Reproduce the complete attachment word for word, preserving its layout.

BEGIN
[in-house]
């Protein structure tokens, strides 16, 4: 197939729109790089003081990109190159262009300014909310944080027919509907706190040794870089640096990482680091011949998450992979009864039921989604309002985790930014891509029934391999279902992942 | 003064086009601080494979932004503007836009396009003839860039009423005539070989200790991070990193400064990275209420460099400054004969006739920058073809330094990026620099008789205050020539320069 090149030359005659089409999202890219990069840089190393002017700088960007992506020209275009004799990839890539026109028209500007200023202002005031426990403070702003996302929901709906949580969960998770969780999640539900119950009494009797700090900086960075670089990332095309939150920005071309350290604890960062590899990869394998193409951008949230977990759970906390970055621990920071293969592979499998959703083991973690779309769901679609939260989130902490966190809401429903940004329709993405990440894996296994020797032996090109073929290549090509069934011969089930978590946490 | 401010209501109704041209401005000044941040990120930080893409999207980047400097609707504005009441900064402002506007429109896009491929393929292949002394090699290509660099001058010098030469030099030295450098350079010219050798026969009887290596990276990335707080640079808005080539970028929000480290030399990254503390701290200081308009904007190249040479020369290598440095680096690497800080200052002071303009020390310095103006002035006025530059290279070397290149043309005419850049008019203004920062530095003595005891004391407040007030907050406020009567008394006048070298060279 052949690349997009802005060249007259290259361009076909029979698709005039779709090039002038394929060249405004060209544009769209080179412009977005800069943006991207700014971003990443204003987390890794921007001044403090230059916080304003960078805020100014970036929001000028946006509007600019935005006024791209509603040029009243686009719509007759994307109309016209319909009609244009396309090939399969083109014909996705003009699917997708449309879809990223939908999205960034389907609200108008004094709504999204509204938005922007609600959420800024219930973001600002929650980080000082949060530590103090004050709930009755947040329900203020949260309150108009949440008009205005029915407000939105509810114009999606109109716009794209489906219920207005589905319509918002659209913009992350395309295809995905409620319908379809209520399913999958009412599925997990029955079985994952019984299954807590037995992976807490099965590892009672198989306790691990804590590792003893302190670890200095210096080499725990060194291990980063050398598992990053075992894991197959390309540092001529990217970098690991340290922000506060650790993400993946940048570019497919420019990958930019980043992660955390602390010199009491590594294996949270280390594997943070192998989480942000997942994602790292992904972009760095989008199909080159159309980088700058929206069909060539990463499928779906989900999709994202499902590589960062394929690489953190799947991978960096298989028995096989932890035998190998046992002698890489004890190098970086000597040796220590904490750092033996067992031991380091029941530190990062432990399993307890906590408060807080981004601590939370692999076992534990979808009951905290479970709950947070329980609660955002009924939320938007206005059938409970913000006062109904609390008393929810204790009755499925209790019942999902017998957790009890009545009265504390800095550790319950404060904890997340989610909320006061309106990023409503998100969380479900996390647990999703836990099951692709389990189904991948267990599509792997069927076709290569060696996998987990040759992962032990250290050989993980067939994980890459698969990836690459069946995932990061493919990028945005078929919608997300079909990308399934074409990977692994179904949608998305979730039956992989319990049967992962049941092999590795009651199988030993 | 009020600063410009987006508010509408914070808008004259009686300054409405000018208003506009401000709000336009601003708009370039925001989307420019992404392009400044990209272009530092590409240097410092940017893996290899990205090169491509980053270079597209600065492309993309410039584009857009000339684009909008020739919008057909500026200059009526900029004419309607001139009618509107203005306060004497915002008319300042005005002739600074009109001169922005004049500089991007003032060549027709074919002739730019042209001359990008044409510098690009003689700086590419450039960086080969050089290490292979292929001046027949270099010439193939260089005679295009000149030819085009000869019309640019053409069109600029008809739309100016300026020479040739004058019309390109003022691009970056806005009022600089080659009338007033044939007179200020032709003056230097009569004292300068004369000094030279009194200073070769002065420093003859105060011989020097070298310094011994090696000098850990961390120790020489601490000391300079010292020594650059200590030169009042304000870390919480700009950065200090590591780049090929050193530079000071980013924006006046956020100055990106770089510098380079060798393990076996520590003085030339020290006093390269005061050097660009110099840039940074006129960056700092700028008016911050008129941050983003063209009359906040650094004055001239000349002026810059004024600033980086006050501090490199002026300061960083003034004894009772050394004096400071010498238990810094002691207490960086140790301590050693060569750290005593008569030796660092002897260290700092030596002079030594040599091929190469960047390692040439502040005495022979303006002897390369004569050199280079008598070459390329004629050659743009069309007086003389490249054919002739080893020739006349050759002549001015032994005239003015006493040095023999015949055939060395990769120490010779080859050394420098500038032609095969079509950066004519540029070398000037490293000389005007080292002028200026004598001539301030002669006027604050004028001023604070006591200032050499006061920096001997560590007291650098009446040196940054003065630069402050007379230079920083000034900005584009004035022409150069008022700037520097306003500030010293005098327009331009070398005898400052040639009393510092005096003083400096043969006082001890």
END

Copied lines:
[in-house]
């Protein structure tokens, strides 16, 4: 197939729109790089003081990109190159262009300014909310944080027919509907706190040794870089640096990482680091011949998450992979009864039921989604309002985790930014891509029934391999279902992942 | 003064086009601080494979932004503007836009396009003839860039009423005539070989200790991070990193400064990275209420460099400054004969006739920058073809330094990026620099008789205050020539320069 090149030359005659089409999202890219990069840089190393002017700088960007992506020209275009004799990839890539026109028209500007200023202002005031426990403070702003996302929901709906949580969960998770969780999640539900119950009494009797700090900086960075670089990332095309939150920005071309350290604890960062590899990869394998193409951008949230977990759970906390970055621990920071293969592979499998959703083991973690779309769901679609939260989130902490966190809401429903940004329709993405990440894996296994020797032996090109073929290549090509069934011969089930978590946490 | 401010209501109704041209401005000044941040990120930080893409999207980047400097609707504005009441900064402002506007429109896009491929393929292949002394090699290509660099001058010098030469030099030295450098350079010219050798026969009887290596990276990335707080640079808005080539970028929000480290030399990254503390701290200081308009904007190249040479020369290598440095680096690497800080200052002071303009020390310095103006002035006025530059290279070397290149043309005419850049008019203004920062530095003595005891004391407040007030907050406020009567008394006048070298060279 052949690349997009802005060249007259290259361009076909029979698709005039779709090039002038394929060249405004060209544009769209080179412009977005800069943006991207700014971003990443204003987390890794921007001044403090230059916080304003960078805020100014970036929001000028946006509007600019935005006024791209509603040029009243686009719509007759994307109309016209319909009609244009396309090939399969083109014909996705003009699917997708449309879809990223939908999205960034389907609200108008004094709504999204509204938005922007609600959420800024219930973001600002929650980080000082949060530590103090004050709930009755947040329900203020949260309150108009949440008009205005029915407000939105509810114009999606109109716009794209489906219920207005589905319509918002659209913009992350395309295809995905409620319908379809209520399913999958009412599925997990029955079985994952019984299954807590037995992976807490099965590892009672198989306790691990804590590792003893302190670890200095210096080499725990060194291990980063050398598992990053075992894991197959390309540092001529990217970098690991340290922000506060650790993400993946940048570019497919420019990958930019980043992660955390602390010199009491590594294996949270280390594997943070192998989480942000997942994602790292992904972009760095989008199909080159159309980088700058929206069909060539990463499928779906989900999709994202499902590589960062394929690489953190799947991978960096298989028995096989932890035998190998046992002698890489004890190098970086000597040796220590904490750092033996067992031991380091029941530190990062432990399993307890906590408060807080981004601590939370692999076992534990979808009951905290479970709950947070329980609660955002009924939320938007206005059938409970913000006062109904609390008393929810204790009755499925209790019942999902017998957790009890009545009265504390800095550790319950404060904890997340989610909320006061309106990023409503998100969380479900996390647990999703836990099951692709389990189904991948267990599509792997069927076709290569060696996998987990040759992962032990250290050989993980067939994980890459698969990836690459069946995932990061493919990028945005078929919608997300079909990308399934074409990977692994179904949608998305979730039956992989319990049967992962049941092999590795009651199988030993 | 009020600063410009987006508010509408914070808008004259009686300054409405000018208003506009401000709000336009601003708009370039925001989307420019992404392009400044990209272009530092590409240097410092940017893996290899990205090169491509980053270079597209600065492309993309410039584009857009000339684009909008020739919008057909500026200059009526900029004419309607001139009618509107203005306060004497915002008319300042005005002739600074009109001169922005004049500089991007003032060549027709074919002739730019042209001359990008044409510098690009003689700086590419450039960086080969050089290490292979292929001046027949270099010439193939260089005679295009000149030819085009000869019309640019053409069109600029008809739309100016300026020479040739004058019309390109003022691009970056806005009022600089080659009338007033044939007179200020032709003056230097009569004292300068004369000094030279009194200073070769002065420093003859105060011989020097070298310094011994090696000098850990961390120790020489601490000391300079010292020594650059200590030169009042304000870390919480700009950065200090590591780049090929050193530079000071980013924006006046956020100055990106770089510098380079060798393990076996520590003085030339020290006093390269005061050097660009110099840039940074006129960056700092700028008016911050008129941050983003063209009359906040650094004055001239000349002026810059004024600033980086006050501090490199002026300061960083003034004894009772050394004096400071010498238990810094002691207490960086140790301590050693060569750290005593008569030796660092002897260290700092030596002079030594040599091929190469960047390692040439502040005495022979303006002897390369004569050199280079008598070459390329004629050659743009069309007086003389490249054919002739080893020739006349050759002549001015032994005239003015006493040095023999015949055939060395990769120490010779080859050394420098500038032609095969079509950066004519540029070398000037490293000389005007080292002028200026004598001539301030002669006027604050004028001023604070006591200032050499006061920096001997560590007291650098009446040196940054003065630069402050007379230079920083000034900005584009004035022409150069008022700037520097306003500030010293005098327009331009070398005898400052040639009393510092005096003083400096043969006082001890």